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DCMs for the Boer War 1 year 1 week ago #73165

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DCM EdVII (5025 Pte M. Carney. Liverpool Regt.);
QSA (3) DoL, L Nek, Belf (5025 Pte M. Carney. Liverpool Regt);
KSA (2) (5025 Pte M. Carney. Liverpool Regt.)

Michael Carney was mentioned for “rendering special and meritorious service” in Lord Roberts’ Despatch which was published in the LG of 10/09/1901 (p5939) and his DCM was gazetted on 27/09/1901. Fortunately, the recommendation for the DCM is recorded in Rudolf, p85:
“Pte M Carney – During the attack on Helvetia, 29th December 1900, covered by his fire Colour-Sergeant Johnson while the latter was rebuilding a partially demolished sangar, and otherwise displaying great coolness and gallantry”

Carney attested in the Liverpool Regiment on 10 October 1895. He died on 10 Sept 1909, aged 31, of Paraplegia and Pulmonary Tuberculosis.
Dr David Biggins
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DCMs for the Boer War 1 year 6 days ago #73182

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From the next City Coins auction, November 2020

[ DCM ]
[ QSA (3) ]
KSA (2) (2983 Serjt W.T. Lintott, W. York. Regt.)

L/Cpl Lintott was Mentioned and Promoted Serjeant (LG 20 August 1901, p5491) “For marked gallantry during Boer attack on camp at Lake Chrissie, 6 February 1901”

Full details of what he did were subsequently given in the VC Citation for Sgt W.B. Traynor (LG 17 September 1901, p6101): “During the night attack on Bothwell Camp on 6 February 1901, Sergeant Traynor jumped out of a trench and ran out under extremely heavy fire to the assistance of a wounded man. While running out he was severely wounded and being unable to carry the man by himself he called for assistance. Lance-Corporal Lintott at once came to him and between them they carried the wounded soldier into shelter….”

Lintott was granted a DCM on the same LG page. He received a QSA with clasps OFS, Tvl & L Nek.
Dr David Biggins

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DCMs for the Boer War 1 year 6 days ago #73183

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DCM VR (Trpr Sopp, Imp.Yeo.)
QSA (4) CC, Rhod, OFS, SA01 (12040 Cpl. W. Sopp 65th Coy. 17th Impl. Yeo.);
1914-15 Trio (777 Pte. W. Sopp. Bucks. Yeo.);

Melton Mowbray Tribute Medal: Corporal W. Sopp 7th Com. IY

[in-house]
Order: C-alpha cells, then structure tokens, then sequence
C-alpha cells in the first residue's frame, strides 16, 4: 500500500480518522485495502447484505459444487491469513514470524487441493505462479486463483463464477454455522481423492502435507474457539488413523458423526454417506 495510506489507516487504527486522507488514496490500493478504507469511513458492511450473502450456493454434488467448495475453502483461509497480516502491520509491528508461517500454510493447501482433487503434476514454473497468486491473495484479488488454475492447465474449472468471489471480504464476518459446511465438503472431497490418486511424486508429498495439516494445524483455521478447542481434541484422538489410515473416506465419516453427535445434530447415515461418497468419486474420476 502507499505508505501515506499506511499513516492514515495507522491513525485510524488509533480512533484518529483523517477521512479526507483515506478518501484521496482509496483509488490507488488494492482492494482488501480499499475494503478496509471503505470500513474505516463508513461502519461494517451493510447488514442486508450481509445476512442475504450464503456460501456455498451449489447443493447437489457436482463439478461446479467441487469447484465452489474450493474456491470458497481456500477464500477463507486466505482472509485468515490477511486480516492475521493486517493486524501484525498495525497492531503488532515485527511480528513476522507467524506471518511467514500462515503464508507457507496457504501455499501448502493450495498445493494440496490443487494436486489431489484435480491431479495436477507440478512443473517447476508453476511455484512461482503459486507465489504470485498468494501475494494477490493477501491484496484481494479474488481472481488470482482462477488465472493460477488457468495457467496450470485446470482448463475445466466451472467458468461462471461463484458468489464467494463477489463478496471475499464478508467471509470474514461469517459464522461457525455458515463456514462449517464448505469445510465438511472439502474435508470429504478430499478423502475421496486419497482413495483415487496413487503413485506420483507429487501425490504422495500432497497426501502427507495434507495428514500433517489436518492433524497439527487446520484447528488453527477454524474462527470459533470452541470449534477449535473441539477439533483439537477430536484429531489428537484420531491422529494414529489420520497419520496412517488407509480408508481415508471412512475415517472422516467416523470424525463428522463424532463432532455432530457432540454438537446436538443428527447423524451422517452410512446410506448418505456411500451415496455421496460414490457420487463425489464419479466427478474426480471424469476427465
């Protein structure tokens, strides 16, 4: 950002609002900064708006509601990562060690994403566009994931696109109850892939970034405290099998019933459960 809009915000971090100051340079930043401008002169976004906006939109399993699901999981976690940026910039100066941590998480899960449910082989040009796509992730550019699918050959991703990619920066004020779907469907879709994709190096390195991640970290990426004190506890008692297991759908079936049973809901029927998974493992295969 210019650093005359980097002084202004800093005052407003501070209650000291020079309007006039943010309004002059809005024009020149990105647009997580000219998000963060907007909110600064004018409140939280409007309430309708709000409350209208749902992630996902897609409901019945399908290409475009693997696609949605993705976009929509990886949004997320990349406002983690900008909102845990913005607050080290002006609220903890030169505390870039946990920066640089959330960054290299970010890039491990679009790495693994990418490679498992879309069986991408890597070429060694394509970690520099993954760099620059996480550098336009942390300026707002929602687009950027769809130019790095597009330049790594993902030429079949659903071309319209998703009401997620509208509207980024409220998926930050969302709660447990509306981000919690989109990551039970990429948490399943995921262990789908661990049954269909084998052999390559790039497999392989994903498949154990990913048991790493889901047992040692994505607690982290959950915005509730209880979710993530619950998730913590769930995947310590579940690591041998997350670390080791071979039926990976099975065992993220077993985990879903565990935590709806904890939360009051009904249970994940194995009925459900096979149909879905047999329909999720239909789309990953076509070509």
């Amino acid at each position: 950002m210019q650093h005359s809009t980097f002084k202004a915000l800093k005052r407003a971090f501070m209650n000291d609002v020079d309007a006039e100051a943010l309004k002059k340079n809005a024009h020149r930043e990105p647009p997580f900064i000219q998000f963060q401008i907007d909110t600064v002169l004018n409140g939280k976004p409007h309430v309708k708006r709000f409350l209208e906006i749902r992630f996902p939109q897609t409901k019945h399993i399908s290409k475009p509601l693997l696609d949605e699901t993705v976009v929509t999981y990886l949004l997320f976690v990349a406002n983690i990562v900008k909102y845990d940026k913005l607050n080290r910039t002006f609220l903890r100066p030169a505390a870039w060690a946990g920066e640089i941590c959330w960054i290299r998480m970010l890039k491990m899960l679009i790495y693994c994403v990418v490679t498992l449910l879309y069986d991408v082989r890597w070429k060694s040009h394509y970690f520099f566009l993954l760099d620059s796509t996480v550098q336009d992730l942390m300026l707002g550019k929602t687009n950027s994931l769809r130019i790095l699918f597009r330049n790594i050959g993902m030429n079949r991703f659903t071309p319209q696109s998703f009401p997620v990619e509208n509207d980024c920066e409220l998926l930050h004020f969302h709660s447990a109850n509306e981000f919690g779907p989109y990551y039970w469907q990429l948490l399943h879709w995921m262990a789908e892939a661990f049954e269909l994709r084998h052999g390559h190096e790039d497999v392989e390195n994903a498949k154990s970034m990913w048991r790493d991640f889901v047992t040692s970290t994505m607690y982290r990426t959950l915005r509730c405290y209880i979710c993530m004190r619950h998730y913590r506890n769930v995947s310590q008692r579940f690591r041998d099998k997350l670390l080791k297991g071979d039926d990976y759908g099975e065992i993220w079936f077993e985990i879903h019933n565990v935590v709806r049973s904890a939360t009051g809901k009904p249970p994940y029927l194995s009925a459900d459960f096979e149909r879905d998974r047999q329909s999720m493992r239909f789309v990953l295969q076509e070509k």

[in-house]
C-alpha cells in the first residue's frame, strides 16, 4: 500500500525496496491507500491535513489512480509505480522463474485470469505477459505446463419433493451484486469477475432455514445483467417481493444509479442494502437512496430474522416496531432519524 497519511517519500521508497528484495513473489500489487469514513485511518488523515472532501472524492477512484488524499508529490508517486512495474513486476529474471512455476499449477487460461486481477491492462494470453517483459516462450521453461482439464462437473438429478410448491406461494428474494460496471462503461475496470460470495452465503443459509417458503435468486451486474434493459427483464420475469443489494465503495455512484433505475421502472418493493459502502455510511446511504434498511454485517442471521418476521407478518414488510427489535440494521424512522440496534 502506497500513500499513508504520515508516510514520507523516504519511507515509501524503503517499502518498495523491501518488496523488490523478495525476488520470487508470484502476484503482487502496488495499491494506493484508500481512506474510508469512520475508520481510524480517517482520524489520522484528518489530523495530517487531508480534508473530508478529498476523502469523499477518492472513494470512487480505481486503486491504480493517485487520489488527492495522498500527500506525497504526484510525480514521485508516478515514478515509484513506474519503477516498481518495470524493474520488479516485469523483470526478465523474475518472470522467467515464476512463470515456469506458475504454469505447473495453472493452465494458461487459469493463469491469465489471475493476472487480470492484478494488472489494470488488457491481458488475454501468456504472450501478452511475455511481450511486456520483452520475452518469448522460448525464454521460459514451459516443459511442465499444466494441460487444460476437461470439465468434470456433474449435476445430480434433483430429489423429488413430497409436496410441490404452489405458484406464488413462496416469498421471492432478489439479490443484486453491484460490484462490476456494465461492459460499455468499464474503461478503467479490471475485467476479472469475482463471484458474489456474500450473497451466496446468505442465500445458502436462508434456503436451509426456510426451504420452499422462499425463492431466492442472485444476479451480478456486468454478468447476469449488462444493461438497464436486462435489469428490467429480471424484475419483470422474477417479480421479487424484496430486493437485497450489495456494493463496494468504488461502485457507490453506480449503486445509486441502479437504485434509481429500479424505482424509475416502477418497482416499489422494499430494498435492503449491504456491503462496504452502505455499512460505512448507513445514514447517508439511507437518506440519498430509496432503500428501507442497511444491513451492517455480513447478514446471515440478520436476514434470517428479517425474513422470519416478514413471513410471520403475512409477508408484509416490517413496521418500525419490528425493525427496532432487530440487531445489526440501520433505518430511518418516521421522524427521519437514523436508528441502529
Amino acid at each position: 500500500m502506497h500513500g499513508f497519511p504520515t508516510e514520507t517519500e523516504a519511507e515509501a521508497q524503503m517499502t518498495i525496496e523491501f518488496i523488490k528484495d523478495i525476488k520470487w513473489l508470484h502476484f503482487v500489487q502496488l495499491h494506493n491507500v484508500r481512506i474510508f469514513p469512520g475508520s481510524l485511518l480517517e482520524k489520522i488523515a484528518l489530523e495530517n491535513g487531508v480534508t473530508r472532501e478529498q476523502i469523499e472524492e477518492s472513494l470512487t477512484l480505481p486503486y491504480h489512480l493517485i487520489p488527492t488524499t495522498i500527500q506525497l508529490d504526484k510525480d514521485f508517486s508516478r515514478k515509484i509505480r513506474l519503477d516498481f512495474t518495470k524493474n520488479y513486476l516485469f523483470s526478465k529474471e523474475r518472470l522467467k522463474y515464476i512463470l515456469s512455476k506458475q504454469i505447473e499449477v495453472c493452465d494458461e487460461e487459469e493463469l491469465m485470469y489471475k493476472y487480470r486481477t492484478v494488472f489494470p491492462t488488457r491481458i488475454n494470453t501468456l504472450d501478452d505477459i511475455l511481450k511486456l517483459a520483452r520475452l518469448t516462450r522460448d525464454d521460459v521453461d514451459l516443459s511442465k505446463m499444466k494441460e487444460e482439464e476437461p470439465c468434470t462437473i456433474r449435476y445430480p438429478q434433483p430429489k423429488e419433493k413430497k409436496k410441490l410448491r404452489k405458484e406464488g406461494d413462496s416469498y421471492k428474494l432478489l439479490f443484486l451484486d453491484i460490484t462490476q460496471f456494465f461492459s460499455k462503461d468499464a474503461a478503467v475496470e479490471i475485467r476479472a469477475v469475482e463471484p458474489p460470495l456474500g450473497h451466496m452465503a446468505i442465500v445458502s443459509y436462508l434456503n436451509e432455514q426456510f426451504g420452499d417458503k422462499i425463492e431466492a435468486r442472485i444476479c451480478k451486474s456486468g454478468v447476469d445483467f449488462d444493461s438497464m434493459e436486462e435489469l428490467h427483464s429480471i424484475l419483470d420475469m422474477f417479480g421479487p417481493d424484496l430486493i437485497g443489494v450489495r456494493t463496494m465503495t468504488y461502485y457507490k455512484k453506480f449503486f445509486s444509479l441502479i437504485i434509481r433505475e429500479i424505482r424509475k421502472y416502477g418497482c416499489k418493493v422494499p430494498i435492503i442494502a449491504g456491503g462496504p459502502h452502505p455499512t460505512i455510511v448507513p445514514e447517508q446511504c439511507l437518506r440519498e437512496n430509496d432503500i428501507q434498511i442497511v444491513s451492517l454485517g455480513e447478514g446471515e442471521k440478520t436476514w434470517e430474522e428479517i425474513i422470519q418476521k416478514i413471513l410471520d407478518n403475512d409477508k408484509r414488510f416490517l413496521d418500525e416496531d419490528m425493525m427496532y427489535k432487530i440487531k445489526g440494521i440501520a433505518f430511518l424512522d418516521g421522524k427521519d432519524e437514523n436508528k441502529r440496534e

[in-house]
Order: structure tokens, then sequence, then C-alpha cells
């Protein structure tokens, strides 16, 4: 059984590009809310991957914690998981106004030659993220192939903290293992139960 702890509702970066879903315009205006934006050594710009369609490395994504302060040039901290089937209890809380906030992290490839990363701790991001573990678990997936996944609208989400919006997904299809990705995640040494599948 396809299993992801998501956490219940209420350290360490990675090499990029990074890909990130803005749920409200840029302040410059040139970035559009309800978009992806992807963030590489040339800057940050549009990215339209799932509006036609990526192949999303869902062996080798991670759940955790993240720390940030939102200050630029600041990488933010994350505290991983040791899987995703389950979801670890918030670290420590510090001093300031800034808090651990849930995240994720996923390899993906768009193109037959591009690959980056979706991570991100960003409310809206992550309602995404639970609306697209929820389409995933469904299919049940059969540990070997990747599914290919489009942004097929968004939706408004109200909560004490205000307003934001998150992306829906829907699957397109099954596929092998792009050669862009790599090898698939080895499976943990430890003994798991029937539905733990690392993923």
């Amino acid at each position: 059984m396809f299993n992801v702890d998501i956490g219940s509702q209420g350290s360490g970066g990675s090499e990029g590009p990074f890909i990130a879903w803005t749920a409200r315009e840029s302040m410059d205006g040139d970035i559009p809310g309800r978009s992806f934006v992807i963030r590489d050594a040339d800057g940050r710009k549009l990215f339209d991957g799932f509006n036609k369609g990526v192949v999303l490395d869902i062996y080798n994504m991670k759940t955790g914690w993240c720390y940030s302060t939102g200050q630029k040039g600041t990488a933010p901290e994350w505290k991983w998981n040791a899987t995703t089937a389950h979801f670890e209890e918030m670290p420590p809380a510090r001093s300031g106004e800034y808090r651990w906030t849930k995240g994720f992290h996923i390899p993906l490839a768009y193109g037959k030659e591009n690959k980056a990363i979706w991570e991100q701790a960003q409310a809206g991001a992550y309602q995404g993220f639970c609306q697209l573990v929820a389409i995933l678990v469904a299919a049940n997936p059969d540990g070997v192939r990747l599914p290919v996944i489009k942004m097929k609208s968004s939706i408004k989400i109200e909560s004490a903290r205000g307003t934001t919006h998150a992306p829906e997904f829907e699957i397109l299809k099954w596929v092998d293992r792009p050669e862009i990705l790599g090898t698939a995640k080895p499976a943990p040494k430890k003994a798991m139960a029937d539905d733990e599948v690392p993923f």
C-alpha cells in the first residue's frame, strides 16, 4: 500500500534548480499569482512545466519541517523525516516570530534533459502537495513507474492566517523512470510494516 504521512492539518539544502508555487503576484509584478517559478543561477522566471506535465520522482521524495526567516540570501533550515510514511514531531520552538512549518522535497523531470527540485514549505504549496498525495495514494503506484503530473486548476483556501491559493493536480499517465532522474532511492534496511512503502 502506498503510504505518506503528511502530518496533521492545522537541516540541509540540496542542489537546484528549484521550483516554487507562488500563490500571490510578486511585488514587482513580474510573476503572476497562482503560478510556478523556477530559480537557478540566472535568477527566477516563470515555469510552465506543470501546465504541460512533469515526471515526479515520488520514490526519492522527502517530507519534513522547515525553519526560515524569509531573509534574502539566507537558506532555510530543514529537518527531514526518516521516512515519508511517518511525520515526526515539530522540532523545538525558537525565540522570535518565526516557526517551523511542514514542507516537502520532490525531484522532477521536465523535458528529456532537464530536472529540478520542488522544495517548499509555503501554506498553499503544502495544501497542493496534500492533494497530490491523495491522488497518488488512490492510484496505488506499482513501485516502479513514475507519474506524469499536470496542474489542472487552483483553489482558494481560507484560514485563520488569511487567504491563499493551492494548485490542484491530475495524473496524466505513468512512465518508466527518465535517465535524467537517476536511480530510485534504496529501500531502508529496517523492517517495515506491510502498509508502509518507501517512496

(Last without suspender as presented – Hibbard A16)

The award of Sopp’s DCM (Supplement to the LG, 25 March 1901, p2103) read “…for gallantry at Phillipstown, on same occasion as Captain Tivey”. Maj Gen Settle’s endorsement of Lt Col Crabbe’s recommendation for the award of the DCM provides more detail:

“Trooper Sopp displayed great courage in running the gauntlet under a very heavy fire, and getting his message through obviated the necessity of Captain Tivey leaving the town which he probably could not have done without heavy loss”.
However, a vivid account of Sopp’s heroic effort, written in a style reminiscent of a Victorian novel, was given by Sharrad H Gilbert (who also served in the 65th Company, I Y) in the chapter headed “The Defence of the Jail” of his book “Rhodesia – and After”.

“Those in the jail watch the hill eagerly. What will they do? What can they do? They are but sixty strong. But soon it is seen that some attempt is to be made from the hill. A party commence to make their way to the relief across the plain westward of the town. But this is madness. From the jail it can be seen that that side is seamed with dongas bristling with Boers, but evidently unknown to the Australian Captain. If they come that way they will be cut off to a man, but a short mile away, the men who have come to save them are riding to annihilation, all unwitting. And those upon the walls are forced to watch them, hand-tied, helpless. There seems no means. To ride through that zone of fire is suicide— is courting instant death; even was there the man to attempt it. But such a man is found. Trooper William Sopp volunteers to make the attempt, and the offer is accepted. No time is lost. Descending to the yard, Lieut. Munn’s own horse is saddled, with every ounce of useless weight discarded. Then — a cheery word or two, the gate flung wide, and urging his horse with voice and heel, Sopp takes Death by the hand, and makes his dash. For several moments the men above draw their breath, expecting instantly to see the fall of horse and rider. And the Boers themselves seem paralysed by his audacity, for twenty yards is gained before they fire.

But not for long.